Juan Carlos Rulfo's filmmaking is so stylish and stylized at times, In the Pit could be dismissed as a formalist exercise (note the beauty of the play of dancing headlights during the night shots). But Rulfo's larger objective to show the arduous efforts of the anonymous and faceless working people of the world is fulfilled by the personal tales that are woven into the construction story.

In the Pit observes the steady, slow formation of "The Second Deck" (from 2003 to 2005), a major urban development project. The film also looks at the lives of the workers--in particular Chavelo, a crane operator's assistant; El Guapo, an iron cable specialist; and Pedro, an ironworker. Chavelo is introverted and hard-working, El Guapo is much more open and fun-loving, and Pedro is downright cranky--yet he is the one who sings while he works!

Apart from watching the men (and some women) work on the highway addition, In the Pit follows a few of them home--living quiet lives far from the city. The overall portrait confers complexity and dignity to people usually ignored by society--and forgotten for their labors. The majestic overhead final shot (which tracks the nearly finished bridge for five full minutes) is an extraordinary testament to these dedicated souls.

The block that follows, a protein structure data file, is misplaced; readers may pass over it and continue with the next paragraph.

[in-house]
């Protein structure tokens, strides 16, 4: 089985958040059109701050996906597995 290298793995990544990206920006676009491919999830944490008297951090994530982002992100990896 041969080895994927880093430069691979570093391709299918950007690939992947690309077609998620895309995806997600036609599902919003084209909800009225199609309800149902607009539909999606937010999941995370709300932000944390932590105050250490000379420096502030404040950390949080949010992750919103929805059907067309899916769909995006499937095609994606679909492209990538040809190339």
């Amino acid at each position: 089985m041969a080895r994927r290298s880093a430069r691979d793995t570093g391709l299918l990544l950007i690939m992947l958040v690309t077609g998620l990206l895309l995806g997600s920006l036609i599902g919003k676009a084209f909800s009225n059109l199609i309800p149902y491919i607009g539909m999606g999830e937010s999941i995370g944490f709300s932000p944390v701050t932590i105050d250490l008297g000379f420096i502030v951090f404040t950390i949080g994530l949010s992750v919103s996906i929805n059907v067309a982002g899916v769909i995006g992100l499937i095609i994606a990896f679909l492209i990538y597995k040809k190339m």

Rulfo's exquisite lensing (he both directed and photographed the piece) echoes the cinéma-vérité of Frederick Wiseman: In the Pit is "fly-on-the-wall" filmmaking that captures several points of view and forces viewer interaction and response. The one major Wiseman approach missing is some kind of scene involving the government officials or city leaders initiating, commenting on or celebrating the completion of the project. In the Wiseman films, this moment usually reveals how society's bourgeoisie takes advantage of the working class.

The only other flaw is literally a tiny one: The English subtitles are italicized and in very small print. But even without understanding every word, viewers should be able to "get" In the Pit, a terrific film.